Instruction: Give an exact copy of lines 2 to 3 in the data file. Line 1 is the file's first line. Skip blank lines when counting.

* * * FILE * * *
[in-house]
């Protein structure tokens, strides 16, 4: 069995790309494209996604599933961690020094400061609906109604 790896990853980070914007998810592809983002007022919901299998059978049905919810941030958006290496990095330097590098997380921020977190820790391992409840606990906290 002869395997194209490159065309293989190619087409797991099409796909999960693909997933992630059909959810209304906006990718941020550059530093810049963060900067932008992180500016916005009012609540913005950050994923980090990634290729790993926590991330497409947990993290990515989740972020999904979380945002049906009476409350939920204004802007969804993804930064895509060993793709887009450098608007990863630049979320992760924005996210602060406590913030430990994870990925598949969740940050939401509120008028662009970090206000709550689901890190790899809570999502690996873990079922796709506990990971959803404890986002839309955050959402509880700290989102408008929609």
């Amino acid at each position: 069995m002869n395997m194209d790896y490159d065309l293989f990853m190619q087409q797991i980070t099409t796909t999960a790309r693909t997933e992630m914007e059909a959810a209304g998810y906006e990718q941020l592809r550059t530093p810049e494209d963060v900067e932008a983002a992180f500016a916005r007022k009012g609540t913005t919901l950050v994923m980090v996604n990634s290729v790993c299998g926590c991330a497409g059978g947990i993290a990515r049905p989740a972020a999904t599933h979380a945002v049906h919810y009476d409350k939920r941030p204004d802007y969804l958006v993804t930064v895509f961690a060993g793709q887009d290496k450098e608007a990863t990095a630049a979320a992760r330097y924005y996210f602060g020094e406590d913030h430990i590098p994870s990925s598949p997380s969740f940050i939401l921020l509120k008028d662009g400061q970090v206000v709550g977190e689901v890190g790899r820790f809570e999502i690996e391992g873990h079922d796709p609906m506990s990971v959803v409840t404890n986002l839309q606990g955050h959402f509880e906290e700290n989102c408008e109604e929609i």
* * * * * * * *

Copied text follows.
């Protein structure tokens, strides 16, 4: 069995790309494209996604599933961690020094400061609906109604 790896990853980070914007998810592809983002007022919901299998059978049905919810941030958006290496990095330097590098997380921020977190820790391992409840606990906290 002869395997194209490159065309293989190619087409797991099409796909999960693909997933992630059909959810209304906006990718941020550059530093810049963060900067932008992180500016916005009012609540913005950050994923980090990634290729790993926590991330497409947990993290990515989740972020999904979380945002049906009476409350939920204004802007969804993804930064895509060993793709887009450098608007990863630049979320992760924005996210602060406590913030430990994870990925598949969740940050939401509120008028662009970090206000709550689901890190790899809570999502690996873990079922796709506990990971959803404890986002839309955050959402509880700290989102408008929609």
């Amino acid at each position: 069995m002869n395997m194209d790896y490159d065309l293989f990853m190619q087409q797991i980070t099409t796909t999960a790309r693909t997933e992630m914007e059909a959810a209304g998810y906006e990718q941020l592809r550059t530093p810049e494209d963060v900067e932008a983002a992180f500016a916005r007022k009012g609540t913005t919901l950050v994923m980090v996604n990634s290729v790993c299998g926590c991330a497409g059978g947990i993290a990515r049905p989740a972020a999904t599933h979380a945002v049906h919810y009476d409350k939920r941030p204004d802007y969804l958006v993804t930064v895509f961690a060993g793709q887009d290496k450098e608007a990863t990095a630049a979320a992760r330097y924005y996210f602060g020094e406590d913030h430990i590098p994870s990925s598949p997380s969740f940050i939401l921020l509120k008028d662009g400061q970090v206000v709550g977190e689901v890190g790899r820790f809570e999502i690996e391992g873990h079922d796709p609906m506990s990971v959803v409840t404890n986002l839309q606990g955050h959402f509880e906290e700290n989102c408008e109604e929609i």